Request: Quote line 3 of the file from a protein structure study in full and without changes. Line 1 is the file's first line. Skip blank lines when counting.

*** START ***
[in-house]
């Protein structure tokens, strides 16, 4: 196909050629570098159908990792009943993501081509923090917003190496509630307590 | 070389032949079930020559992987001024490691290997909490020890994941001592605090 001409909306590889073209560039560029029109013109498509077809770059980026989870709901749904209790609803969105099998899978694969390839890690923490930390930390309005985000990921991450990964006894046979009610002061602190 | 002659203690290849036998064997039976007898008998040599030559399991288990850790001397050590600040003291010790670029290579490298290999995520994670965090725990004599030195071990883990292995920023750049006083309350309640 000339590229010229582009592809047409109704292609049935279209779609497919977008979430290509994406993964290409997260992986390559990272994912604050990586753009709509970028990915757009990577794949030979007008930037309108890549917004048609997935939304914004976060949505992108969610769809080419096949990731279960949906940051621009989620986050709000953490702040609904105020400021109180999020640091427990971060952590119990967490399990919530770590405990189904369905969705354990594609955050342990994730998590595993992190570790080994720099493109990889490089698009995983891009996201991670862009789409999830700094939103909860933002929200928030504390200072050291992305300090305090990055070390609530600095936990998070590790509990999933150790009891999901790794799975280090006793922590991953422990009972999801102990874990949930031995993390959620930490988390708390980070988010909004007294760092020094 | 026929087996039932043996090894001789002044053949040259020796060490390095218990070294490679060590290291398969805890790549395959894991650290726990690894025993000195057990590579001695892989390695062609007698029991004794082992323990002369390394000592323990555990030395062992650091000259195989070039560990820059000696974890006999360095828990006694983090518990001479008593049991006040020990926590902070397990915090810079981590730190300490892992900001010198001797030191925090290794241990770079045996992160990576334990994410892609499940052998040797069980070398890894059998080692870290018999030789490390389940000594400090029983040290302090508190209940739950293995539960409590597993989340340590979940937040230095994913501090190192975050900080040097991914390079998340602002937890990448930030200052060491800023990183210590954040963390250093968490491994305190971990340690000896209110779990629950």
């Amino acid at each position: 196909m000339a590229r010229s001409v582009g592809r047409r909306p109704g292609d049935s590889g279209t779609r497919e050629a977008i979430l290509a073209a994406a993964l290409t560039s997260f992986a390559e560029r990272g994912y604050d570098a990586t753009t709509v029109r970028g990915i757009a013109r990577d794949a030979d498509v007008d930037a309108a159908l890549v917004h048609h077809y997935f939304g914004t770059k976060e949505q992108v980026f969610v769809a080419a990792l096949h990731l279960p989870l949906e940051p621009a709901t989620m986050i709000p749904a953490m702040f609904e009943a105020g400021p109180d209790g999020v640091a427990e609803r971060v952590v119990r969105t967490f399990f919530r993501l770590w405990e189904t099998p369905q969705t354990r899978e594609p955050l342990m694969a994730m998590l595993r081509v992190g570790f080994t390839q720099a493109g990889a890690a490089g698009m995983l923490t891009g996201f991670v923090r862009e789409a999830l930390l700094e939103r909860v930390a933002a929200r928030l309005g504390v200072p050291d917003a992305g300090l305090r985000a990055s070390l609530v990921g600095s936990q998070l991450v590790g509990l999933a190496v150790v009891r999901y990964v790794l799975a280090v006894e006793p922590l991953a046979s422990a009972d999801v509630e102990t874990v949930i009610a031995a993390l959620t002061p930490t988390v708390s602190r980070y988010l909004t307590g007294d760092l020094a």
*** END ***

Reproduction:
């Amino acid at each position: 196909m000339a590229r010229s001409v582009g592809r047409r909306p109704g292609d049935s590889g279209t779609r497919e050629a977008i979430l290509a073209a994406a993964l290409t560039s997260f992986a390559e560029r990272g994912y604050d570098a990586t753009t709509v029109r970028g990915i757009a013109r990577d794949a030979d498509v007008d930037a309108a159908l890549v917004h048609h077809y997935f939304g914004t770059k976060e949505q992108v980026f969610v769809a080419a990792l096949h990731l279960p989870l949906e940051p621009a709901t989620m986050i709000p749904a953490m702040f609904e009943a105020g400021p109180d209790g999020v640091a427990e609803r971060v952590v119990r969105t967490f399990f919530r993501l770590w405990e189904t099998p369905q969705t354990r899978e594609p955050l342990m694969a994730m998590l595993r081509v992190g570790f080994t390839q720099a493109g990889a890690a490089g698009m995983l923490t891009g996201f991670v923090r862009e789409a999830l930390l700094e939103r909860v930390a933002a929200r928030l309005g504390v200072p050291d917003a992305g300090l305090r985000a990055s070390l609530v990921g600095s936990q998070l991450v590790g509990l999933a190496v150790v009891r999901y990964v790794l799975a280090v006894e006793p922590l991953a046979s422990a009972d999801v509630e102990t874990v949930i009610a031995a993390l959620t002061p930490t988390v708390s602190r980070y988010l909004t307590g007294d760092l020094a």